In a few decades, your computers may be mostly bug-free because programmers won’t be writing your code, according to Mikko Hyponnen.
The chief research officer for F-Secure always has something controversial to say, which is why Black Arts Illuminated has bought him back as a keynote for SecTor 2016, which marks the security conference’s tenth year. Today, the conference also announced a selection of other first-round speakers who will take the stage this October.
Hypponen, who also delivered a keynote talk at SecTor 2011, thinks constantly about the future of cyber security, but he also has nostalgic leanings. He made a film about tracking down the place where the first ever computer virus was ever written:
He also works with the Internet Archive on the Malware Museum, a collection of early eighties and nineties viruses that have been put into an MS-DOS emulator. The idea for the museum came to him when he saw another Internet Archive project, which ran old DOS games directly in the browser.
He realized that the emulation was now so good that it will could support early malware, which was pretty badly behaved with its self-modifying code and use of undocumented DOS opcodes. He started talking about it with the Internet Archive’s Jason Scott, a computing historian himself responsible for some excellent documentaries about the early days of computing. Since then, Hypponen has put dozens of early viruses online.
From games to viruses
“It’s quite clear now in hindsight that early computer viruses in particular were like an art form,” he said. Early viruses were different to today’s vicious, single-minded malware. Instead of secretly stealing your cash and logging your passwords, they made their presence known. They displayed messages demanding the legalization of cannabis and animated your screen, and then often nuked computers in spectacular style, wiping whole hard drives.
Just because Hyponnen’s job was to kill them doesn’t mean that he can’t respect and document them, which is why he spends time poring over old floppies and resurrecting them.
“It was an important episode in the history of computing, and if we don’t save this part of our history while we still can, while we still have some old floppy drives, then we never will,” he said.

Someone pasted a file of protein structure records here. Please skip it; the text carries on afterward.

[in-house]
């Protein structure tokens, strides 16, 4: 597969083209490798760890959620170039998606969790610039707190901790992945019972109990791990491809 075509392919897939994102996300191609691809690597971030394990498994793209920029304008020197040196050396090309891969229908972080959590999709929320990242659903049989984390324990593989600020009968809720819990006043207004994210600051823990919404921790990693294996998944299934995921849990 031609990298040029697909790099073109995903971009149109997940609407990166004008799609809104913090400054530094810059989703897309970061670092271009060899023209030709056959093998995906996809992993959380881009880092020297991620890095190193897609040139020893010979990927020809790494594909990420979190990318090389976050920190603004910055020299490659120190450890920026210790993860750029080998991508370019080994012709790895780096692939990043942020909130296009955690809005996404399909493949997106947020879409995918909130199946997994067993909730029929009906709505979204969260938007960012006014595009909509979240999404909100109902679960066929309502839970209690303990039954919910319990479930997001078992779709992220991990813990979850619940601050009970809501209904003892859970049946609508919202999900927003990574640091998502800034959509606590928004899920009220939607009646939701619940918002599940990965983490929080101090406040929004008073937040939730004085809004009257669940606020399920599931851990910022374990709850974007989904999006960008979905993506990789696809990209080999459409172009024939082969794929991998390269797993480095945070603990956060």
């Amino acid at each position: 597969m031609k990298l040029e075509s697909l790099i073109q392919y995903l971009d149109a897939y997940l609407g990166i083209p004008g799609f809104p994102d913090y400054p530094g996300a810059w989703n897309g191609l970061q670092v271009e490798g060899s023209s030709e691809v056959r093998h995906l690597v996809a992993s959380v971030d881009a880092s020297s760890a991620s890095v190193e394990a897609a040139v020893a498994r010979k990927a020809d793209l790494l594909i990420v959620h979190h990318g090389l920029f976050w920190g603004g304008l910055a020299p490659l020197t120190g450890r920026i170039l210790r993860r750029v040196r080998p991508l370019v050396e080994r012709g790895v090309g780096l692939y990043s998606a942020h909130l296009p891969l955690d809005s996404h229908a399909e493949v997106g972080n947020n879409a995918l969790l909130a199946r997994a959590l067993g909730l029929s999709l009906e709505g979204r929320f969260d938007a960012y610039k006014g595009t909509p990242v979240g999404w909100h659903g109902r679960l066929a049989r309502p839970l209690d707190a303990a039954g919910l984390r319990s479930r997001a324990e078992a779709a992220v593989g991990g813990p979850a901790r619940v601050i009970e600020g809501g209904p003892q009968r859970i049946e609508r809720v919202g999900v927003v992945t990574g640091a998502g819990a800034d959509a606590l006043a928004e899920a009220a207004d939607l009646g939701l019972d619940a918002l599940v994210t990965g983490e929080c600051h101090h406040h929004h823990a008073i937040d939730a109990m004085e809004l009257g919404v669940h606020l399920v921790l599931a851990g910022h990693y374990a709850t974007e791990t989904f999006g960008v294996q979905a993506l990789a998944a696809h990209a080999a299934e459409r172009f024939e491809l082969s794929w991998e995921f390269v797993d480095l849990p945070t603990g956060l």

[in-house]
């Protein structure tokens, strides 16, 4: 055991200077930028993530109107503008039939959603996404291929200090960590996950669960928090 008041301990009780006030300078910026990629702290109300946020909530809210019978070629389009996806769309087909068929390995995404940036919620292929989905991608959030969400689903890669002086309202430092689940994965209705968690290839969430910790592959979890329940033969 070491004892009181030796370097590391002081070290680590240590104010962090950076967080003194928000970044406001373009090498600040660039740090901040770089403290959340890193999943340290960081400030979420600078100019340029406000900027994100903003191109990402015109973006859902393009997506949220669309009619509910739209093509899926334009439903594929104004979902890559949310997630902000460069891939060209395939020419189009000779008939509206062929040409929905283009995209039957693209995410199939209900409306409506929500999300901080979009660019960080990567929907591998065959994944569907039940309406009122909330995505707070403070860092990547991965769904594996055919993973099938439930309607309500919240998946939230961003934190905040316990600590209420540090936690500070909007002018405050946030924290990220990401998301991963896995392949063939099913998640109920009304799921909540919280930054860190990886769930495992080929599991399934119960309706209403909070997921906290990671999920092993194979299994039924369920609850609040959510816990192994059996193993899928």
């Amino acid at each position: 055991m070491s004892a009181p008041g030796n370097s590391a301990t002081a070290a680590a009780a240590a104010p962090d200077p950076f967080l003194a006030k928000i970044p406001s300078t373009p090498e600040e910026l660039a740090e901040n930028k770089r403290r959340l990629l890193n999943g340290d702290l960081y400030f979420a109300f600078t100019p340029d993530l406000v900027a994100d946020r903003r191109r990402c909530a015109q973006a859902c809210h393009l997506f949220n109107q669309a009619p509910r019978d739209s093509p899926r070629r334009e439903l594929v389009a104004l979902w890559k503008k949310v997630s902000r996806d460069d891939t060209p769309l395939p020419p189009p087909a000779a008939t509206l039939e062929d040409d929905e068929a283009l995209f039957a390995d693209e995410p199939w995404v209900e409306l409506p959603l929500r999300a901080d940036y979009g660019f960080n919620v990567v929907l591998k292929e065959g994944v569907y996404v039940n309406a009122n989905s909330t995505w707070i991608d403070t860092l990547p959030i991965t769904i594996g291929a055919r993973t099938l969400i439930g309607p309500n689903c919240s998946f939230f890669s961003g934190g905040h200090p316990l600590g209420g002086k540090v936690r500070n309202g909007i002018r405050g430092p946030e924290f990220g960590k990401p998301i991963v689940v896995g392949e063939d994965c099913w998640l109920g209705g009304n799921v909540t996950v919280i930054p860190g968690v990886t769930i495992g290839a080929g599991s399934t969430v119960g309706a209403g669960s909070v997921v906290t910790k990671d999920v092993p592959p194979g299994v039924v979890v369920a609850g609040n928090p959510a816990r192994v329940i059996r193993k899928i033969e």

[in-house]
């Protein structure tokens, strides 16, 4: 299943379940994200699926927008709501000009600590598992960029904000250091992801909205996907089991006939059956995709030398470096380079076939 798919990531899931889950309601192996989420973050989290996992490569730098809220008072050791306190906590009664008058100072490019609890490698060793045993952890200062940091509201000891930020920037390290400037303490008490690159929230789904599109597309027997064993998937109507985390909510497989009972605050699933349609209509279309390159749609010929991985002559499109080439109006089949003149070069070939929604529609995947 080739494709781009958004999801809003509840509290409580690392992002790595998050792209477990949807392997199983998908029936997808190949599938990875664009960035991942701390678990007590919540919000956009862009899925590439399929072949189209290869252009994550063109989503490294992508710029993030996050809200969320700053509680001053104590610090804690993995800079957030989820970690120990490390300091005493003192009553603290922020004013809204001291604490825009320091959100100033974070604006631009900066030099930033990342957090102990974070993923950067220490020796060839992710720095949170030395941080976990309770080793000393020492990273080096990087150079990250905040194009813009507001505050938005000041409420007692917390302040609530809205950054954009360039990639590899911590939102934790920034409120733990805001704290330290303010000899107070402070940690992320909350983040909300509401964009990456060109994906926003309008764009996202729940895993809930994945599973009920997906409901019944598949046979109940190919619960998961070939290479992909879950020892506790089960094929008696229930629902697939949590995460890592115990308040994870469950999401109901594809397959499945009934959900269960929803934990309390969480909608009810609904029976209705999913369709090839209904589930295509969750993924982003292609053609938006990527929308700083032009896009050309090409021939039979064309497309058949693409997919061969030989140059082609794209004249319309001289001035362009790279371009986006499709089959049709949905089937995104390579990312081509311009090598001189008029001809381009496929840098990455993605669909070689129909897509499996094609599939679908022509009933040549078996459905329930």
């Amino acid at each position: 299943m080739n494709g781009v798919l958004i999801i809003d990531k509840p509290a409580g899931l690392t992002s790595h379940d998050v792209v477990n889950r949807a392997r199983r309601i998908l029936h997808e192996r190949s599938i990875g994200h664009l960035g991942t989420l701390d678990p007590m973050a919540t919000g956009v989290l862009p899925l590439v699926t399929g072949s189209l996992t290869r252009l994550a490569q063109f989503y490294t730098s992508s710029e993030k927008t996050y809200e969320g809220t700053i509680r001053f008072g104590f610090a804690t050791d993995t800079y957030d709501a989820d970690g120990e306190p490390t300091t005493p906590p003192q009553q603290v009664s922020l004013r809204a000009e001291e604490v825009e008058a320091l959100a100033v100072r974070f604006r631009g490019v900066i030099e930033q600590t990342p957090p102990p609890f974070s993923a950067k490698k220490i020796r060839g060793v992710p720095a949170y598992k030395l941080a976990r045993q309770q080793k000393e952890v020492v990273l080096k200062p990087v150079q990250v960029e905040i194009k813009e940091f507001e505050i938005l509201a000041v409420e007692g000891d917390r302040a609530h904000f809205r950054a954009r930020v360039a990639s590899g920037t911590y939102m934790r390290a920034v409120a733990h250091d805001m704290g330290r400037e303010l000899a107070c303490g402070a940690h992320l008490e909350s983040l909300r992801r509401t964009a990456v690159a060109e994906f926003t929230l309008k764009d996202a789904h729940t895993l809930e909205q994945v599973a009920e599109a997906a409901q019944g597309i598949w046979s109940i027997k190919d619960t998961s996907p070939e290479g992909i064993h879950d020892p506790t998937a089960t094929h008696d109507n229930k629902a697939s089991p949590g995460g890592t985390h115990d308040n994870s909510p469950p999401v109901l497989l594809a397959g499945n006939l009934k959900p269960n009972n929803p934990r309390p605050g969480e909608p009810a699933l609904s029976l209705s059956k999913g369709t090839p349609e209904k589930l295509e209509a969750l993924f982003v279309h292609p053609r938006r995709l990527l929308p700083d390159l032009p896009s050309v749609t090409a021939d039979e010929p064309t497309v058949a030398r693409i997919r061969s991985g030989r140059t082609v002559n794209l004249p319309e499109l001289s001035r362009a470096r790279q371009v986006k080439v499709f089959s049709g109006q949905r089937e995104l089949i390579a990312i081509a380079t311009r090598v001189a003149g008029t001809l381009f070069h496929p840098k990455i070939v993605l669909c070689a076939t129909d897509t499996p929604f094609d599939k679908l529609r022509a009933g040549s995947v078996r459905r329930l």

Hypponen is also a video game enthusiast, and collects old cabinets. At his peak, there were 13 in his house, including his favourite, Xevious. He is now donating them to a crowdfunded gaming museum in his native Helsinki.
“The reason wasn’t really the games, but the whole thing. The cabinet. The art. The sounds. It’s so different to play the real Space Invaders game – I have that game,” he said. “The biggest difference is the thumping bass that hits your stomach when you play the game, which you will not get out of an emulation. The whole cabinet is basically a subwoofer.” Then, for effect, he makes the quickening ‘dook-dook’ sound that any eighties teen will remember.
It’s no wonder that Hyponnen remembers the old days of computing so fondly. He grew up in the early days of home computing programming a Commodore 64, and quickly graduated from playing games to writing his own. “The only way to write games on a 1 MHz system like the Commodore 64 was to write them in assembly,” he said.
Unlike higher-level languages such as C or the Commodore’s built-in BASIC, assembly language talks more directly to the computer’s chip, enabling developers to perform more intricate low-level operations. Before long, he was writing his own graphics routines and selling them to games companies.
He ended up working at a six-person startup called F-Secure that did security training. One day, someone bought in an infected floppy disk, and his boss asked him to use his assembly programming skills to reverse engineer it. “That’s when I reverse engineered my first virus,” he said. He never left.
What’s old is new again